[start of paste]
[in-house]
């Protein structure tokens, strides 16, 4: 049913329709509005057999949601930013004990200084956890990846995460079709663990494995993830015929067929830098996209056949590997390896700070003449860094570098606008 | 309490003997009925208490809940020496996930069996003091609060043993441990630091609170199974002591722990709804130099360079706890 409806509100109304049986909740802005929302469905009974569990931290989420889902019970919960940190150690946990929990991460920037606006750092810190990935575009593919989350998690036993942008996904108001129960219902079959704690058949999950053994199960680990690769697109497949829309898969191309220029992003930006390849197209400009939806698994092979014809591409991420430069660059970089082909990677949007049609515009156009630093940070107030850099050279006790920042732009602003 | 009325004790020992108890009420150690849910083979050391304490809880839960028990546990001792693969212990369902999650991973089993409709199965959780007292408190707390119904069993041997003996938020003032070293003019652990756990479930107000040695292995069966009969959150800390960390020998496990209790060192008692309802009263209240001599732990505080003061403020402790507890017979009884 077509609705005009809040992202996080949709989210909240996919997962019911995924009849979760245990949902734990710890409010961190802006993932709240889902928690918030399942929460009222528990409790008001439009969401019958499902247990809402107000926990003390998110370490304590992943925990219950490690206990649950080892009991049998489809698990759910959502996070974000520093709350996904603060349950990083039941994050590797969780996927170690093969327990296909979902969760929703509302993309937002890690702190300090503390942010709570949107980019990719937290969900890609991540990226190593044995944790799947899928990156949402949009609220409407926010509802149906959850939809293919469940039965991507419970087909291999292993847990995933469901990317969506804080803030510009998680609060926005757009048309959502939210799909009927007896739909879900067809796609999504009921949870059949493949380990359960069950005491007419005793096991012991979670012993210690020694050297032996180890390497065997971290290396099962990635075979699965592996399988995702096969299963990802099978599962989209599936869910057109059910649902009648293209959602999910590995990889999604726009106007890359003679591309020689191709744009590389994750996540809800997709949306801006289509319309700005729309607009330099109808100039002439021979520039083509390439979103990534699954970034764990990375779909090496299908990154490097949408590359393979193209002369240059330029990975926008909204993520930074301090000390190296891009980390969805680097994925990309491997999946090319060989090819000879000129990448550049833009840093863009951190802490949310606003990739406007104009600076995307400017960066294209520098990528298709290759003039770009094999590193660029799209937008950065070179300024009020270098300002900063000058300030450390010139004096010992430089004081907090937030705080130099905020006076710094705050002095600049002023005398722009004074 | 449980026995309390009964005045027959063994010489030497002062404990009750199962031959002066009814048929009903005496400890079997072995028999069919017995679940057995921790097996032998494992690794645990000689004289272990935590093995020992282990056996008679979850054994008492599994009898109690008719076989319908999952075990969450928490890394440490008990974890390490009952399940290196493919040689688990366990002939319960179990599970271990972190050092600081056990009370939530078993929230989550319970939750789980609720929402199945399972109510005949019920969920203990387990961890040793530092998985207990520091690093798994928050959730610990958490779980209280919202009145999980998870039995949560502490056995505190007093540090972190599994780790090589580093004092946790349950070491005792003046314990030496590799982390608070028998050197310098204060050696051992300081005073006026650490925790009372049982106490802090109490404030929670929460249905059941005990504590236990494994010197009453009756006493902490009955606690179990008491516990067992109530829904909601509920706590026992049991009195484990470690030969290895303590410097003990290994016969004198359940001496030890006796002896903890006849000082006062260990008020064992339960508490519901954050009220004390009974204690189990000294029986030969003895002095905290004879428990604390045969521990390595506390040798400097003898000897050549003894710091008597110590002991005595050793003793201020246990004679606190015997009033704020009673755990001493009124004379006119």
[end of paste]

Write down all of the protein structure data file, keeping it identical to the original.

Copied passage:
[in-house]
């Protein structure tokens, strides 16, 4: 049913329709509005057999949601930013004990200084956890990846995460079709663990494995993830015929067929830098996209056949590997390896700070003449860094570098606008 | 309490003997009925208490809940020496996930069996003091609060043993441990630091609170199974002591722990709804130099360079706890 409806509100109304049986909740802005929302469905009974569990931290989420889902019970919960940190150690946990929990991460920037606006750092810190990935575009593919989350998690036993942008996904108001129960219902079959704690058949999950053994199960680990690769697109497949829309898969191309220029992003930006390849197209400009939806698994092979014809591409991420430069660059970089082909990677949007049609515009156009630093940070107030850099050279006790920042732009602003 | 009325004790020992108890009420150690849910083979050391304490809880839960028990546990001792693969212990369902999650991973089993409709199965959780007292408190707390119904069993041997003996938020003032070293003019652990756990479930107000040695292995069966009969959150800390960390020998496990209790060192008692309802009263209240001599732990505080003061403020402790507890017979009884 077509609705005009809040992202996080949709989210909240996919997962019911995924009849979760245990949902734990710890409010961190802006993932709240889902928690918030399942929460009222528990409790008001439009969401019958499902247990809402107000926990003390998110370490304590992943925990219950490690206990649950080892009991049998489809698990759910959502996070974000520093709350996904603060349950990083039941994050590797969780996927170690093969327990296909979902969760929703509302993309937002890690702190300090503390942010709570949107980019990719937290969900890609991540990226190593044995944790799947899928990156949402949009609220409407926010509802149906959850939809293919469940039965991507419970087909291999292993847990995933469901990317969506804080803030510009998680609060926005757009048309959502939210799909009927007896739909879900067809796609999504009921949870059949493949380990359960069950005491007419005793096991012991979670012993210690020694050297032996180890390497065997971290290396099962990635075979699965592996399988995702096969299963990802099978599962989209599936869910057109059910649902009648293209959602999910590995990889999604726009106007890359003679591309020689191709744009590389994750996540809800997709949306801006289509319309700005729309607009330099109808100039002439021979520039083509390439979103990534699954970034764990990375779909090496299908990154490097949408590359393979193209002369240059330029990975926008909204993520930074301090000390190296891009980390969805680097994925990309491997999946090319060989090819000879000129990448550049833009840093863009951190802490949310606003990739406007104009600076995307400017960066294209520098990528298709290759003039770009094999590193660029799209937008950065070179300024009020270098300002900063000058300030450390010139004096010992430089004081907090937030705080130099905020006076710094705050002095600049002023005398722009004074 | 449980026995309390009964005045027959063994010489030497002062404990009750199962031959002066009814048929009903005496400890079997072995028999069919017995679940057995921790097996032998494992690794645990000689004289272990935590093995020992282990056996008679979850054994008492599994009898109690008719076989319908999952075990969450928490890394440490008990974890390490009952399940290196493919040689688990366990002939319960179990599970271990972190050092600081056990009370939530078993929230989550319970939750789980609720929402199945399972109510005949019920969920203990387990961890040793530092998985207990520091690093798994928050959730610990958490779980209280919202009145999980998870039995949560502490056995505190007093540090972190599994780790090589580093004092946790349950070491005792003046314990030496590799982390608070028998050197310098204060050696051992300081005073006026650490925790009372049982106490802090109490404030929670929460249905059941005990504590236990494994010197009453009756006493902490009955606690179990008491516990067992109530829904909601509920706590026992049991009195484990470690030969290895303590410097003990290994016969004198359940001496030890006796002896903890006849000082006062260990008020064992339960508490519901954050009220004390009974204690189990000294029986030969003895002095905290004879428990604390045969521990390595506390040798400097003898000897050549003894710091008597110590002991005595050793003793201020246990004679606190015997009033704020009673755990001493009124004379006119």